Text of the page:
July 1, 2011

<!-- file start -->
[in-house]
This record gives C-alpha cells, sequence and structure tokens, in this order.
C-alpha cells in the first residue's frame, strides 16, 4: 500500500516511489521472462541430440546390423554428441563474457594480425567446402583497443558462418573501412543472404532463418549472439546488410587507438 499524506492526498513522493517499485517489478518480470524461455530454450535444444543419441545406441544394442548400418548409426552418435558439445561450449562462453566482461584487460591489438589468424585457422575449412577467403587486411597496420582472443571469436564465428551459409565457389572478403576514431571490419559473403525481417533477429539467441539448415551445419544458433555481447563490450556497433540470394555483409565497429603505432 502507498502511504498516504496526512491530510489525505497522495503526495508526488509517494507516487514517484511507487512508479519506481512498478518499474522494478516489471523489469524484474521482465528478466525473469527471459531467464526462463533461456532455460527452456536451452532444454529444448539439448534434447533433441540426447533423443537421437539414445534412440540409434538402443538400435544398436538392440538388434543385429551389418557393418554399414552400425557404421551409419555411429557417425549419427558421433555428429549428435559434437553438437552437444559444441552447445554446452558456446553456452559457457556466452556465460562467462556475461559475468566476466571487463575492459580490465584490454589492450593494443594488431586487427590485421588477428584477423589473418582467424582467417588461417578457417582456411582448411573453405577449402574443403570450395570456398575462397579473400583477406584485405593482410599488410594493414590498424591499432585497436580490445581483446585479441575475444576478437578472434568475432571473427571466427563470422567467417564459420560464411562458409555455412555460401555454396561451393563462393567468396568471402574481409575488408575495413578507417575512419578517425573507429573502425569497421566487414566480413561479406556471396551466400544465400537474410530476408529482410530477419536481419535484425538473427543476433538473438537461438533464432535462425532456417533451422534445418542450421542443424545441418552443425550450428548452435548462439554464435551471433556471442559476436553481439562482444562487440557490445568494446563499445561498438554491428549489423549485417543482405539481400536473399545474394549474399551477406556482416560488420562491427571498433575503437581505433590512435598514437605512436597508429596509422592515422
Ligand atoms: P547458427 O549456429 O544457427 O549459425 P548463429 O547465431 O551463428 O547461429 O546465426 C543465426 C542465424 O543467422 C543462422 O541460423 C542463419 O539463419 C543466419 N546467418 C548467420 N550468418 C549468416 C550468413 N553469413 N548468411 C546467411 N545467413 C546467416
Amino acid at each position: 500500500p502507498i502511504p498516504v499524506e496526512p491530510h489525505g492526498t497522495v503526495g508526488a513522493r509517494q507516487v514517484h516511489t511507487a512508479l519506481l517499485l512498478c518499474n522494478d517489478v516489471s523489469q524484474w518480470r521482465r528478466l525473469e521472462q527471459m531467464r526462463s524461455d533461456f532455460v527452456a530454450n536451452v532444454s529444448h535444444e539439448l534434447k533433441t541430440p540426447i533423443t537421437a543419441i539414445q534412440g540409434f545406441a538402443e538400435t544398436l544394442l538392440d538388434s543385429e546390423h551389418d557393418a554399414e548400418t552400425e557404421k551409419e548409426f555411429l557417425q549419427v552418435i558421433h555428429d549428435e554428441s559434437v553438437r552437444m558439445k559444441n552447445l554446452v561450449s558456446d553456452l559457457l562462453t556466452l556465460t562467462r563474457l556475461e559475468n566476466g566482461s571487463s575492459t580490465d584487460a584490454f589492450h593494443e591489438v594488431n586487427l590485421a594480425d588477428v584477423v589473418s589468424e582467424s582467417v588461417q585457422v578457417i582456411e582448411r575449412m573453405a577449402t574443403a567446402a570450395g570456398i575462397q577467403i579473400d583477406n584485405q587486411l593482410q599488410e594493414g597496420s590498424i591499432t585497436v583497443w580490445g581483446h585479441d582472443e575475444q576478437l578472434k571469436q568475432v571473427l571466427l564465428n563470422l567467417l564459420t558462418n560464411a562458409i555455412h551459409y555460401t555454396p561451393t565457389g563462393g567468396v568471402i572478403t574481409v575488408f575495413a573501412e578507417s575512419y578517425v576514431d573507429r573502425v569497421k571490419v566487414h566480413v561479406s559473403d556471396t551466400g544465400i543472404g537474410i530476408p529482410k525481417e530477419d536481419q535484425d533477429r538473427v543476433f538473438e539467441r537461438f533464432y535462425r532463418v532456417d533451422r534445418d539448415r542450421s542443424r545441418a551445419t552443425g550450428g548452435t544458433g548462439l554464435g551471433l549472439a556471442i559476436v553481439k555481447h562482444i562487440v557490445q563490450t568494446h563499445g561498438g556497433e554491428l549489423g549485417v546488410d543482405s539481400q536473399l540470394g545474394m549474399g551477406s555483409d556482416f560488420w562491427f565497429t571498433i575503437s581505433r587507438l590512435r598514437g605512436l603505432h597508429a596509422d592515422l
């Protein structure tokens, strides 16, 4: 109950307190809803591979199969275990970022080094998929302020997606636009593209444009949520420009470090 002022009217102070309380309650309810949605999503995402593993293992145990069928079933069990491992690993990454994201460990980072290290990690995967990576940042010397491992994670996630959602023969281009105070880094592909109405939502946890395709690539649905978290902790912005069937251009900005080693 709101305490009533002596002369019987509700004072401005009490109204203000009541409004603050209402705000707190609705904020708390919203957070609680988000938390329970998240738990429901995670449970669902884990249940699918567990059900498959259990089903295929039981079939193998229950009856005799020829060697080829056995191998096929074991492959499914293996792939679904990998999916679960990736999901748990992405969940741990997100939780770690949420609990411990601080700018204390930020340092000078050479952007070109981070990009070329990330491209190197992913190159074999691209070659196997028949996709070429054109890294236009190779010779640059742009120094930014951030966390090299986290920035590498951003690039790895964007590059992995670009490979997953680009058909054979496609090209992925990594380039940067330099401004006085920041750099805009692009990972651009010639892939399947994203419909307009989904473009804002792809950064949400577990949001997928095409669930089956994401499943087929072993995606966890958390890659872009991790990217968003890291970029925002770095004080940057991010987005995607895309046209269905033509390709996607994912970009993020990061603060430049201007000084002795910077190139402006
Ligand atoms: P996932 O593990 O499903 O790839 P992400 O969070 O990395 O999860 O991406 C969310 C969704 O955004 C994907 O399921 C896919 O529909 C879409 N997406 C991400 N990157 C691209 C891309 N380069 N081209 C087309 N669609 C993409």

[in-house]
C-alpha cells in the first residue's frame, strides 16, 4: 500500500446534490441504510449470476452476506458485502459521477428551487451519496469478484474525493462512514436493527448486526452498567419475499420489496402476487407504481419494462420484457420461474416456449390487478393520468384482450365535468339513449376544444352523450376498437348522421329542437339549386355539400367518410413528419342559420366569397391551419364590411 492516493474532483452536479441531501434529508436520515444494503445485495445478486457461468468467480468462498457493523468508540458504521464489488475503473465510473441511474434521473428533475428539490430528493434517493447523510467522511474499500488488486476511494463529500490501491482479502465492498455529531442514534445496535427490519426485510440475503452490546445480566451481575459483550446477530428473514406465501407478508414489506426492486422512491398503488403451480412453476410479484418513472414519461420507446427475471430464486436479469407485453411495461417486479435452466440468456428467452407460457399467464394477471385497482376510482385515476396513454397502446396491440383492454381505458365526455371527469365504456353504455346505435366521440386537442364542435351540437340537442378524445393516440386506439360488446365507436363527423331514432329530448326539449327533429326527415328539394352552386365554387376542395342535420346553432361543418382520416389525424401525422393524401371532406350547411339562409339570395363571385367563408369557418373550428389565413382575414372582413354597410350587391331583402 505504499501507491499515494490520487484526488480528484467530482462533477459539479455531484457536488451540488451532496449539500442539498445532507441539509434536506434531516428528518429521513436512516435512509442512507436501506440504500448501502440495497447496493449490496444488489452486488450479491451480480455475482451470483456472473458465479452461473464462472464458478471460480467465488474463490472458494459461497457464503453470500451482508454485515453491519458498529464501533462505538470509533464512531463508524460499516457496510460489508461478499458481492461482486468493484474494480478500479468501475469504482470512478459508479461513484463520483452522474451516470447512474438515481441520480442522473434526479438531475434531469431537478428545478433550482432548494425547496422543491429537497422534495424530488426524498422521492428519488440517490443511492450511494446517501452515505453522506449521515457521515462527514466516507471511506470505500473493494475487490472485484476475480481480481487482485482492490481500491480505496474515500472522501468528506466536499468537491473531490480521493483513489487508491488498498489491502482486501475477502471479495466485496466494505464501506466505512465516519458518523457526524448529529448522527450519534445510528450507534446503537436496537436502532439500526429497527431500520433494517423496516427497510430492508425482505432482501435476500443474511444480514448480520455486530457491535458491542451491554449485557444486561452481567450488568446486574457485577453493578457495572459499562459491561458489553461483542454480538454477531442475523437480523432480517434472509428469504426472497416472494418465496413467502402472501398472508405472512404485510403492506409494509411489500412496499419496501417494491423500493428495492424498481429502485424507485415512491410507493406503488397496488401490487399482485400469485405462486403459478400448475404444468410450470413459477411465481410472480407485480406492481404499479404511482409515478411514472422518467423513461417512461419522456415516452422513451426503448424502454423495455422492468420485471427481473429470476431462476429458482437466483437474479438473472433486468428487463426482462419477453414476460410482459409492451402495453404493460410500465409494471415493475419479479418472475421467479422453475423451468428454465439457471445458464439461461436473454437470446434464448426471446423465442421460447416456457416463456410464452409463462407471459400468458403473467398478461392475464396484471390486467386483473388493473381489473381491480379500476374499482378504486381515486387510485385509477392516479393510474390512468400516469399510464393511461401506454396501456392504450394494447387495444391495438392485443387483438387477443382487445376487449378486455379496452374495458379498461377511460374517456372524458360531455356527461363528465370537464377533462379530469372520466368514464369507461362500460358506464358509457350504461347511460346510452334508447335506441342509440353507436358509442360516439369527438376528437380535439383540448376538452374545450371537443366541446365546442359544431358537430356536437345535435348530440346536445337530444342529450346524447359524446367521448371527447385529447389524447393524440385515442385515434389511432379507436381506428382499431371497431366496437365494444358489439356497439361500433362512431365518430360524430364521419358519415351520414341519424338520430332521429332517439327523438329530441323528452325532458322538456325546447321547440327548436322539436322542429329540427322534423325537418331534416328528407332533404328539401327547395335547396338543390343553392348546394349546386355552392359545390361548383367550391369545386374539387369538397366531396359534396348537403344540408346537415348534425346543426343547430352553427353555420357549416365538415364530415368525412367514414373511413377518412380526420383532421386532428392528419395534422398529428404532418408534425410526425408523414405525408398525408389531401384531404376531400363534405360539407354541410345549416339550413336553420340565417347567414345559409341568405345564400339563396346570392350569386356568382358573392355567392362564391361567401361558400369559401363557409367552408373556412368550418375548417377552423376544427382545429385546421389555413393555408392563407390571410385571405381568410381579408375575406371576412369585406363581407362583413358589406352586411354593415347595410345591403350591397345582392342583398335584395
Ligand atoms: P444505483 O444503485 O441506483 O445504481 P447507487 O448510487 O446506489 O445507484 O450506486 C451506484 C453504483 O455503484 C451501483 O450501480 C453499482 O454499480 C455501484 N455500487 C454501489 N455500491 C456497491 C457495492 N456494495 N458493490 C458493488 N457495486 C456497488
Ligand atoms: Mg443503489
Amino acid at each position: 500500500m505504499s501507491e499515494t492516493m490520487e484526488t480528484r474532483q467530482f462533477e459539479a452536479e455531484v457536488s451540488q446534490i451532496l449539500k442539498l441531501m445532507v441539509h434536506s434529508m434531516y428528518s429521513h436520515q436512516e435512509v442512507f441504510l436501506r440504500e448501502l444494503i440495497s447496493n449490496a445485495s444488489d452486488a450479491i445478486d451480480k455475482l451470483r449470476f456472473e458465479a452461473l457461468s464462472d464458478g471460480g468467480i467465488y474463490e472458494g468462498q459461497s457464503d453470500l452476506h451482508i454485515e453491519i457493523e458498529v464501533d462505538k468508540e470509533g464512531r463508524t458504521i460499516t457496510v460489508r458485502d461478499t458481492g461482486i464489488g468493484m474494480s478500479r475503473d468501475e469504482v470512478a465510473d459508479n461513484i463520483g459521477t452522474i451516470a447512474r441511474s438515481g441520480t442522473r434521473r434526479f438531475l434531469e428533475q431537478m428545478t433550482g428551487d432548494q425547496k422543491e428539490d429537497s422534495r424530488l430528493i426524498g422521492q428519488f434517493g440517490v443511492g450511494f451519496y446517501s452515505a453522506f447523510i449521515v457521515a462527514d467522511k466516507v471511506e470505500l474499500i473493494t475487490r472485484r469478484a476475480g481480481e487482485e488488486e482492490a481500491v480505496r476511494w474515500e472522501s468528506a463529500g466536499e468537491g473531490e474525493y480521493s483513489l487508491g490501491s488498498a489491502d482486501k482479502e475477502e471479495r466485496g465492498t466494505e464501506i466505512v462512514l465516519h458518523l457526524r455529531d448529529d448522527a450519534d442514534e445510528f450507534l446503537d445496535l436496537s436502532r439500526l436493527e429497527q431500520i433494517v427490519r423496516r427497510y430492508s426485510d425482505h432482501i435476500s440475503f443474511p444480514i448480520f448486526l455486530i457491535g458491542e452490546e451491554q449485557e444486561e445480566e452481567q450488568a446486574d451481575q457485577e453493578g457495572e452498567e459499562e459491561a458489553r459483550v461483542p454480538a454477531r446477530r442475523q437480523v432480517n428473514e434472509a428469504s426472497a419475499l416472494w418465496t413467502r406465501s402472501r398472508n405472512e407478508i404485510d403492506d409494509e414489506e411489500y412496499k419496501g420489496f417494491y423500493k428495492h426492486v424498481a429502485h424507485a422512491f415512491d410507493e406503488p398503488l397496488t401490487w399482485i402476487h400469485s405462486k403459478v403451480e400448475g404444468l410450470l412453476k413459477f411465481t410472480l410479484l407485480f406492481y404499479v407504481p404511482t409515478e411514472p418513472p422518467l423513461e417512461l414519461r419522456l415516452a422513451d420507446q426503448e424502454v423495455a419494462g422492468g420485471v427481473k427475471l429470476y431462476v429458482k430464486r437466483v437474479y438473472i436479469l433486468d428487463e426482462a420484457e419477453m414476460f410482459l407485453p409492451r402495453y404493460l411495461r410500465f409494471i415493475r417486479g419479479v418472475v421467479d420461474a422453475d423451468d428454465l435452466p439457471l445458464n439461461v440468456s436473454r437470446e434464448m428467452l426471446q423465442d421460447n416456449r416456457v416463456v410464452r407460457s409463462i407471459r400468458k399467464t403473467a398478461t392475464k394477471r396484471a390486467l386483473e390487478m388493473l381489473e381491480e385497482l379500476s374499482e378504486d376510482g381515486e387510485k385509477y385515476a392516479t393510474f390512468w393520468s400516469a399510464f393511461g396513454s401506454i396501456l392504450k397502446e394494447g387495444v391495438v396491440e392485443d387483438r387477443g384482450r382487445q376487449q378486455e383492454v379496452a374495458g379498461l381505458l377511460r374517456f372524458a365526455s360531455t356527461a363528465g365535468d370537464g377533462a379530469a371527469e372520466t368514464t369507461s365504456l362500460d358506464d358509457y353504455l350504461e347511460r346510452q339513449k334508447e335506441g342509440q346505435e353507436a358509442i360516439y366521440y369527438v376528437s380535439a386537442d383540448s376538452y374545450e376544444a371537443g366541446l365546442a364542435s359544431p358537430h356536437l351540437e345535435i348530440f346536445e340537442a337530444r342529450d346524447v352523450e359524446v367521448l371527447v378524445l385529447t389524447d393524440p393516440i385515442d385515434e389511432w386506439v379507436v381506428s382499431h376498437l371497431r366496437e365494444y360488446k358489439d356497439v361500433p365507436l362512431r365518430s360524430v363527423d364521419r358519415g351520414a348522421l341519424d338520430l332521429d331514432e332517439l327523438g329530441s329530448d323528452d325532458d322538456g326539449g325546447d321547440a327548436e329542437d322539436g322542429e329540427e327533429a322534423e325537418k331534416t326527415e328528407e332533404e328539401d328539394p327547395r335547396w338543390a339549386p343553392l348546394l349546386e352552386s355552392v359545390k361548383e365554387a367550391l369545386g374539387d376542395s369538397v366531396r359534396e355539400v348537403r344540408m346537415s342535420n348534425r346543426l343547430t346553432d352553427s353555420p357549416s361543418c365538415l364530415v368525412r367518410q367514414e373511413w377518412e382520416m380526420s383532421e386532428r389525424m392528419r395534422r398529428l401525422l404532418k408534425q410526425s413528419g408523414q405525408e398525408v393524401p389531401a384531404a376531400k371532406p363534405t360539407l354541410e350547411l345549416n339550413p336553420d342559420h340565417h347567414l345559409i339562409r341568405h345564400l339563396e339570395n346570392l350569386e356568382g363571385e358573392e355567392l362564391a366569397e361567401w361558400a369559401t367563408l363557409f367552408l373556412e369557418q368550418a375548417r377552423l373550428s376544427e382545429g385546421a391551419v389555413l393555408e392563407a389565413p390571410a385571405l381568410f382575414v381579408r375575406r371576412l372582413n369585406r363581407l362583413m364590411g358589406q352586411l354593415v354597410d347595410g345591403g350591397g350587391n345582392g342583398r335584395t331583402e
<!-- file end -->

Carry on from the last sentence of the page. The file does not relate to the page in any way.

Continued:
Japan’s tragedy, the next real global crisis after the BP Horizon oil spill, is on everyone’s mind at the moment. It’s all over the news and your friends and family are probably googling “Chernobyl” and “thyroid gland cancer in neighboring countries” obsessively. From a PR perspective, BP’s ex-CEO Tony Hayward’s response to the oil spill was analyzed over and over again with mixed commentary but the consensus that emerged was that his performance was abysmal. The Japan tragedy will be the next big case study in terms of crisis communications but will most likely yield completely different conclusions particularly relating to the way the Japanese authorities, or to be more specific Cabinet Secretary Yukio Edano, used social media tools to calm public fears and remedy media speculation. As expected, the category seven crisis at the Fukushima power plant was catapulted online almost instantly and within a few days generated 64% of blog links and 32% of Twitter news links, according to a research conducted by the Pew Research Center’s Project for Excellence in Journalism. Public criticism in the Japanese society both against the government and against Tepco, the operator of the plant, started to rise. Anti-nuclear protests in Japan’s streets gathered a respectable number of people but made more noise on Flickr (insert picture: http://www.flickr.com/photos/sandocap/5606363080/) and were followed live on Ustream (Yasumi Iwakami – http://iwakamiyasumi.com/) by those who could not join. Kazuyoshi Saito’ song entitled “It was a lie all along” directed against government and big Japanese power companies generated probably more than 1 million views all around (http://www.youtube.com/watch?v=b01yohRgfyc&feature=related) and much heated debate online. So how did the government react to the rising anger and public fears? One man seems to have gotten it right. Cabinet Secretary Edano’s live press conferences became an object of praise on Twitter where he was hashtagged #edano_nero (sleep edano) by twitterers concerned about his health. He was also the subject of many blogposts including “Tireless Edano Earns Twitter Respect in the Wall Street Journal” (http://blogs.wsj.com/japanrealtime/2011/03/14/tireless-edano-earns-twitter-respect/). According to Japanese PR expert Takashi Kurosawa’s blogpost “10 things we can learn from Cabinet Secretary Edano from the perspective of crisis management PR”, the man was exemplary in that he was clear, honest, articulate, not afraid to tackle difficult questions or to be seen as a leading spokesman. Invaluable lessons for the PR industry can be learned here. Edano’s and Haywarth’s approaches will make for a textbook comparative case study for generations of PR and communications experts to come.